SANTA FE, N.M. (AP) – Election authorities in New Mexico braced Monday for a final day of in-person voting and absentee-ballot deliveries as Democratic candidates sought to extend their domination in federal elections and Republicans attempted to reclaim a footing in Congress and help reelect the president. New Mexico has open races for a U.S. Senate and northern congressional seat, with a hard fought rematch in the southern 2nd congressional district along the U.S. border with Mexico.
Election Day will arrive amid surging daily coronavirus infections and deaths in the state. The seven-day rolling average of daily new, confirmed COVID-19 cases has risen over the past two weeks from 517 new cases per day on Oct. 18 to 779 new cases daily on Sunday. Average daily death have more than doubled to nearly eight during the same period.
Participation in early and absentee voting prior to Election Day surpassed 770,000 on Sunday – nearly exceeding the entire ballot tally in of 804,00 in 2016, according the the secretary of state’s office. In-person voting resumes Tuesday with absentee ballots due by 7 p.m. as polls close for votes to be counted. Registered Democrats favored absentee balloting and accounted for 48.8% of votes as of Sunday, while Republicans cast 34.7% of the absentee votes. New Mexico has about 1.3 million registered voters.
In the final days of campaigning, flag-waving supporters of President Trump caravanned in vehicles through the state’s largest metro area in Albuquerque and suburban Rio Rancho. Trump held a 2019 campaign rally in Rio Rancho and in July of this year deployed federal agents to Albuquerque as he criticized major Democratic-run cities for their records on crime and public safety. Democrat Joe Biden did not visit New Mexico, where Hillary Clinton won by 8 percentage points in 2016.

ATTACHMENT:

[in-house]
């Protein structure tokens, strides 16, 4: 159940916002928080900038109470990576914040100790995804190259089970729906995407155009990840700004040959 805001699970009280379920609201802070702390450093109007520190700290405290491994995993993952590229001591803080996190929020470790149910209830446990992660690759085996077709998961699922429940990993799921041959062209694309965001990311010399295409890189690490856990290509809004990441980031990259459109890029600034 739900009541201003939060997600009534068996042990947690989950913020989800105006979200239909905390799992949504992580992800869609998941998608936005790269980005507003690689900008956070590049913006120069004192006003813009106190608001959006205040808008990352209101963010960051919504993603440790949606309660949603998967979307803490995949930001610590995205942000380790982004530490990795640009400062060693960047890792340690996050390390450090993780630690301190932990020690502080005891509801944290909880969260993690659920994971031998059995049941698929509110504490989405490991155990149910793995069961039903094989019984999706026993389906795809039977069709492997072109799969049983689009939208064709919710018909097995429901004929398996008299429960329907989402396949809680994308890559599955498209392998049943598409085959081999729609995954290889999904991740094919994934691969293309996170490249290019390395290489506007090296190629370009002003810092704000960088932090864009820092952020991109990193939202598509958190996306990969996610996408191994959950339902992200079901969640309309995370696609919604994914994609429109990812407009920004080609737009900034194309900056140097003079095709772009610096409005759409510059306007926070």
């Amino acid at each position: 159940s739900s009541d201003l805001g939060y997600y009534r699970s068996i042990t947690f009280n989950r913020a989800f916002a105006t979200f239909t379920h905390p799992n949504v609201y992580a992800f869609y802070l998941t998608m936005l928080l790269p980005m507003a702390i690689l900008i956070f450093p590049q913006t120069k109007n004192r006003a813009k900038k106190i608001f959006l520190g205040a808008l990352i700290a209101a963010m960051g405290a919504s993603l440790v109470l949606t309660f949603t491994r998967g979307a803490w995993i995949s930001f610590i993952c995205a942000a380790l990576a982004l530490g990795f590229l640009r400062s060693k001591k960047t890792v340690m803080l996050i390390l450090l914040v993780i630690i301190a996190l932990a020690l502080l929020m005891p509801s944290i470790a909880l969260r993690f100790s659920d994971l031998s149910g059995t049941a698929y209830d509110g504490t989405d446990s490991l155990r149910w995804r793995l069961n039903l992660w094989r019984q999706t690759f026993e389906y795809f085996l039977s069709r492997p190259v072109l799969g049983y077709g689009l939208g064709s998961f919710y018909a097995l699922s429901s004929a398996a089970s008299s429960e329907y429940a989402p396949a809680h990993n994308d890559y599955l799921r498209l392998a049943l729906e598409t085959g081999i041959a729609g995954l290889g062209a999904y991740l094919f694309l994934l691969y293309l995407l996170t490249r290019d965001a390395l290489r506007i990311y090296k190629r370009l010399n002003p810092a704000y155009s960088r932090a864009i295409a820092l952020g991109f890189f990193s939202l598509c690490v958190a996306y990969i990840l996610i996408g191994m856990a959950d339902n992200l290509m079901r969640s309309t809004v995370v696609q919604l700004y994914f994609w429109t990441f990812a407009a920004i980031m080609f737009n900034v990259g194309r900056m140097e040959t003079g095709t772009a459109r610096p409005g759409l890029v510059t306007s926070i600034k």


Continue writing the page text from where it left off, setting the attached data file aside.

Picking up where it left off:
On Monday, prominent local Democrats including New Mexico Gov. Michelle Lujan Grisham scheduled an online rally for Democratic candidates with former presidential candidate and Sen. John Kerry – who lost New Mexico in 2004 to President George W. Bush.
In the race to succeed the retiring Sen. Tom Udall, six-term U.S. Rep Ben Ray Luján is being challenged by Republican Mark Ronchetti, a former television meteorologist who has hitched his campaign to the tough-on-crime message. Luján, undefeated in elections stretching back to 2004, highlighted his northern New Mexico family roots and cast Ronchetti and Republican allies as a threat to consumer medial protections under the Affordable Care Act.
In response to the coronavirus pandemic and surge in absentee voting, local election officials have expanded ballot-counting boards and relocated some voting to larger buildings, such as the Santa Fe convention center, to minimize the risk of infection.
In southern New Mexico, all eyes were on the congressional swing district race between first-term U.S. Rep. Xochitl Torres Small and Republican former state legislator Yvette Herrell in a rematch of 2018. Trump dominated the district’s vote in 2016 as Herrell lost the 2nd District vote in 2018 by fewer than 4,000 votes. This year, the Republican Party is assertively monitoring the absentee ballot count in Dona Ana County that encompasses Las Cruces – a crucial voting bloc in the 2nd District. The state Supreme Court last week rejected without comment a GOP lawsuit seeking greater access to the initial verification process for absentee ballots.
Republican-appointed election challengers clashed last Friday and Saturday with members of an absentee ballot counting board in Dona Ana County, with several challengers were ejected amid disruptions. Challengers are appointed by political parties in New Mexico to be present as county election boards tally ballots and can dispute the veracity of ballots and procedures for a variety of reasons. In Dona Ana County, absentee ballots account for 48% of ballots cast by registered Democrats as of Sunday, while registered Republicans mostly voted in-person.
The entire Legislature is up for election with Democrats defending House and Senate majorities.
Voters are choosing two justices on the five-member Supreme Court.
A proposed constitutional amendment would convert the Public Regulation Commission that regulates utility companies from an elected body to an appointed board amid tensions over efforts to modernize the state’s electrical grid.